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Journal of Diabetes Research
Volume 2016 (2016), Article ID 1867059, 14 pages
Research Article

Influence of Aluminium and EGCG on Fibrillation and Aggregation of Human Islet Amyloid Polypeptide

1State Key Laboratory of Molecular Engineering of Polymers, Department of Macromolecular Science, Fudan University, Shanghai 200433, China
2Yueyang Hospital of Integrated Traditional Chinese and Western Medicine, Shanghai University of Traditional Chinese Medicine, Shanghai 200437, China
3Collaborative Innovation Center of Chemistry for Energy Material, Shanghai Key Laboratory of Molecular Catalysis & Innovative Materials, Department of Chemistry, Fudan University, Shanghai 200433, China
4Department of Medicine, St Vincent’s Hospital, The University of Melbourne, Fitzroy, VIC 3065, Australia

Received 31 August 2016; Accepted 26 October 2016

Academic Editor: Lucy Marzban

Copyright © 2016 Zhi-Xue Xu et al. This is an open access article distributed under the Creative Commons Attribution License, which permits unrestricted use, distribution, and reproduction in any medium, provided the original work is properly cited.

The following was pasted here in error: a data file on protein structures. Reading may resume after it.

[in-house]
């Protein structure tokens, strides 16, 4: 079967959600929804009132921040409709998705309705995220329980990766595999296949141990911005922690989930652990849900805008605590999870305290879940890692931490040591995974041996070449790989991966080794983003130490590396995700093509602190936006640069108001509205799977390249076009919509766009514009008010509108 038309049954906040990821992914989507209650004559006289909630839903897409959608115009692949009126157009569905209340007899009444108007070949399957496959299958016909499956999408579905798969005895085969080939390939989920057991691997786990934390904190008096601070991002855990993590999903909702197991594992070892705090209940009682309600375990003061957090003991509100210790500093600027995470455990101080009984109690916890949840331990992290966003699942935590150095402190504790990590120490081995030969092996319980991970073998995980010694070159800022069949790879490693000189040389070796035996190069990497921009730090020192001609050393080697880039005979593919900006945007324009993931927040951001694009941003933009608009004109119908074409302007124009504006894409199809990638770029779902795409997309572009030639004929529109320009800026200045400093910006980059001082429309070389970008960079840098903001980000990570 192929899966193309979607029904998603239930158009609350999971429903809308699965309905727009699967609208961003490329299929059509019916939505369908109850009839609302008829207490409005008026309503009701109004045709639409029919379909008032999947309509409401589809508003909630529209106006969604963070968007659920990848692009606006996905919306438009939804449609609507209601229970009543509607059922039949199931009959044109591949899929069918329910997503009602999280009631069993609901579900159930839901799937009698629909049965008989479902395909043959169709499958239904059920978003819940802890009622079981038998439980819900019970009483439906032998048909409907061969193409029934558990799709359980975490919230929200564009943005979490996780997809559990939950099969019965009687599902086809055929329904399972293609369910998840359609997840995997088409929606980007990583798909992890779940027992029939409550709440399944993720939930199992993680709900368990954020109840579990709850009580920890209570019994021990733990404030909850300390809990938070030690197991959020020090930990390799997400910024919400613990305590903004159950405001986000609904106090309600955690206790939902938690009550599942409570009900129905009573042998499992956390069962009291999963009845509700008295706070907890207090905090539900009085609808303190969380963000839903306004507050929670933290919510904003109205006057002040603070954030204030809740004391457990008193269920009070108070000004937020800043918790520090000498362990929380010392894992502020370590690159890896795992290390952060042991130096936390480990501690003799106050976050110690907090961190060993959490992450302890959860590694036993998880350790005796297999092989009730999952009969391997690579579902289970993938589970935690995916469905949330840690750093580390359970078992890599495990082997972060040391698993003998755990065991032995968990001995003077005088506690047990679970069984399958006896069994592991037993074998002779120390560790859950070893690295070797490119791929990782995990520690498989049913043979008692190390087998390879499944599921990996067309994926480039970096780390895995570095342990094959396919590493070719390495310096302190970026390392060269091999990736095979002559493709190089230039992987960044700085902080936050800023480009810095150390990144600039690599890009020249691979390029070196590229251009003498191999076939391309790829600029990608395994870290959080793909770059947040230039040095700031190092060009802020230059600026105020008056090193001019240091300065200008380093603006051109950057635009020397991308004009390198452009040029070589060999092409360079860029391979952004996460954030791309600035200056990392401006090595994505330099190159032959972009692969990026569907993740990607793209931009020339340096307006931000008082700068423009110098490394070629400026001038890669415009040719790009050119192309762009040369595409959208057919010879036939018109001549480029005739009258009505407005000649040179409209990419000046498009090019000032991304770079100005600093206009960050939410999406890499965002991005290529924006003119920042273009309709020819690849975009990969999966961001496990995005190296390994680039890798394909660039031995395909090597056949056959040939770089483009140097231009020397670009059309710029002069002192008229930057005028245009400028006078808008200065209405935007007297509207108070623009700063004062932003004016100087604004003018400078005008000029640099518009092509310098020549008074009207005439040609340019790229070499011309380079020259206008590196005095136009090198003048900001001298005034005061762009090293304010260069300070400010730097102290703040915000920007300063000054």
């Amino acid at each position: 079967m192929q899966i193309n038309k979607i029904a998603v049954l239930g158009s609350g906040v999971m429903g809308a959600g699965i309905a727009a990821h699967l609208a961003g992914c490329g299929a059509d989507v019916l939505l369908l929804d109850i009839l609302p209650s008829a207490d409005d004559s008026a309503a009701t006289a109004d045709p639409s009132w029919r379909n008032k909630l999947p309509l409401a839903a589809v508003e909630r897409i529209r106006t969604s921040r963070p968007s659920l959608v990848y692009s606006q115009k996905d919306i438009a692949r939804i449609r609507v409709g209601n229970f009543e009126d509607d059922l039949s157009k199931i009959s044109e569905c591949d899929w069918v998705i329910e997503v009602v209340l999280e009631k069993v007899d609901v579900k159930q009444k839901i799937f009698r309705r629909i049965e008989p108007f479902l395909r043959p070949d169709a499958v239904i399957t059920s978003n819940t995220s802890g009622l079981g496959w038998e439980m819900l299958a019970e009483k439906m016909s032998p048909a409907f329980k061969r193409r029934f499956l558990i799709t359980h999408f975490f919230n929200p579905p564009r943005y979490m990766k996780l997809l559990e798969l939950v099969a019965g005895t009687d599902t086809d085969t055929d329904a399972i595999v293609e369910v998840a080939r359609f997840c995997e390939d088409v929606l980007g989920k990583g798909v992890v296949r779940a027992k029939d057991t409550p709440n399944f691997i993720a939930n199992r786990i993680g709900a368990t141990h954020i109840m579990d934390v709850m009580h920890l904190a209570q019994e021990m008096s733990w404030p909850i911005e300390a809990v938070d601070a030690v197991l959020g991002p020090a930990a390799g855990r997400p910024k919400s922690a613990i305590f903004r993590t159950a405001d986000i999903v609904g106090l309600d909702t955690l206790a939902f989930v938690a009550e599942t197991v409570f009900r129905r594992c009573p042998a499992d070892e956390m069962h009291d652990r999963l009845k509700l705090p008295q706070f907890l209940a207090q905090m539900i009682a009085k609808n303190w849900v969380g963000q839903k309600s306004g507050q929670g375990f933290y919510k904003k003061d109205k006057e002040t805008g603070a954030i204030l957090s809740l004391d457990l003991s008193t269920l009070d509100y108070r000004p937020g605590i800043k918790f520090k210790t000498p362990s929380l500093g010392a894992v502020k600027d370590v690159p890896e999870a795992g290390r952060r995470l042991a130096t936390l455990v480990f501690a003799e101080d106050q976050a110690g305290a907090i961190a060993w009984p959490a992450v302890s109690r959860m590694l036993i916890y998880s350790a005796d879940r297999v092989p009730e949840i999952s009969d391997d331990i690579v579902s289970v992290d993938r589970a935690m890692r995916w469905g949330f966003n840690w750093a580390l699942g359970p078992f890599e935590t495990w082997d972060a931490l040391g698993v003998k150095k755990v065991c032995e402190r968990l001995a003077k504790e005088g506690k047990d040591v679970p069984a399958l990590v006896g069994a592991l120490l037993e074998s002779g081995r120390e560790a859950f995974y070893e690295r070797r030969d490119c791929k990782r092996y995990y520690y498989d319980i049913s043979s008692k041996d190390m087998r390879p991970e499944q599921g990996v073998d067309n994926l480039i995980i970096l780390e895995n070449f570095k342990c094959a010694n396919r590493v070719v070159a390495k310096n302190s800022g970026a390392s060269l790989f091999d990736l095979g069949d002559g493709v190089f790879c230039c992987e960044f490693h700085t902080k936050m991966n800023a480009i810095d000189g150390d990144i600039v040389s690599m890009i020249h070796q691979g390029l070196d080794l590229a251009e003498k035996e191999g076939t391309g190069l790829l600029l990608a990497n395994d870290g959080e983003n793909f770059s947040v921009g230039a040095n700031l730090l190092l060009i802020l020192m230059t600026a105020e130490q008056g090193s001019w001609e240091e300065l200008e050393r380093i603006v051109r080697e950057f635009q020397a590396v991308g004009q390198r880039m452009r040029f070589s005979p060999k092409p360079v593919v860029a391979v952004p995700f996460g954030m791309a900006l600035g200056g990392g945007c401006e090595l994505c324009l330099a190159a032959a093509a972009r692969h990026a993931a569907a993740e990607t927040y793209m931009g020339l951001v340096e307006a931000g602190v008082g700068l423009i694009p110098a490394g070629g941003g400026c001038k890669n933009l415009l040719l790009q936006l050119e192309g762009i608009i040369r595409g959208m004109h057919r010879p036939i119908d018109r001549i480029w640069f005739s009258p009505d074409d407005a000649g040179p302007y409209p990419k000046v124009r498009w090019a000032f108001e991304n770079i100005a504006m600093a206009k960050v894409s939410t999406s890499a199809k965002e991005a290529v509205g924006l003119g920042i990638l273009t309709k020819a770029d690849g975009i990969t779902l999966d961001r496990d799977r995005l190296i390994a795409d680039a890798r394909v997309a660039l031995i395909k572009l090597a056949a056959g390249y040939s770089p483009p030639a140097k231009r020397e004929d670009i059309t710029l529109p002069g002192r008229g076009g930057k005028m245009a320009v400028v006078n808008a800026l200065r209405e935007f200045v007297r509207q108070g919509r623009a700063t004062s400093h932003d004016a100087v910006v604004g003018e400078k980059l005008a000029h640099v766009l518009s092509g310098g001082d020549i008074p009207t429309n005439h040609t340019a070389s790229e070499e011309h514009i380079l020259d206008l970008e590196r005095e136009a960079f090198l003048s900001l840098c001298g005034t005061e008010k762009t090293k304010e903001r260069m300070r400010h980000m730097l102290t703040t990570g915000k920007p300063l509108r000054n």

The abnormal fibrillation of human islet amyloid polypeptide (hIAPP) has been implicated in the development of type II diabetes. Aluminum is known to trigger the structural transformation of many amyloid proteins and induce the formation of toxic aggregate species. The (−)-epigallocatechin gallate (EGCG) is considered capable of binding both metal ions and amyloid proteins with inhibitory effect on the fibrillation of amyloid proteins. However, the effect of Al(III)/EGCG complex on hIAPP fibrillation is unclear. In the present work, we sought to view insight into the structures and properties of Al(III) and EGCG complex by using spectroscopic experiments and quantum chemical calculations and also investigated the influence of Al(III) and EGCG on hIAPP fibrillation and aggregation as well as their combined interference on this process. Our studies demonstrated that Al(III) could promote fibrillation and aggregation of hIAPP, while EGCG could inhibit the fibrillation of hIAPP and lead to the formation of hIAPP amorphous aggregates instead of the ordered fibrils. Furthermore, we proved that the Al(III)/EGCG complex in molar ratio of 1 : 1 as Al(EGCG)(H2O)2 could inhibit the hIAPP fibrillation more effectively than EGCG alone. The results provide the invaluable reference for the new drug development to treat type II diabetes.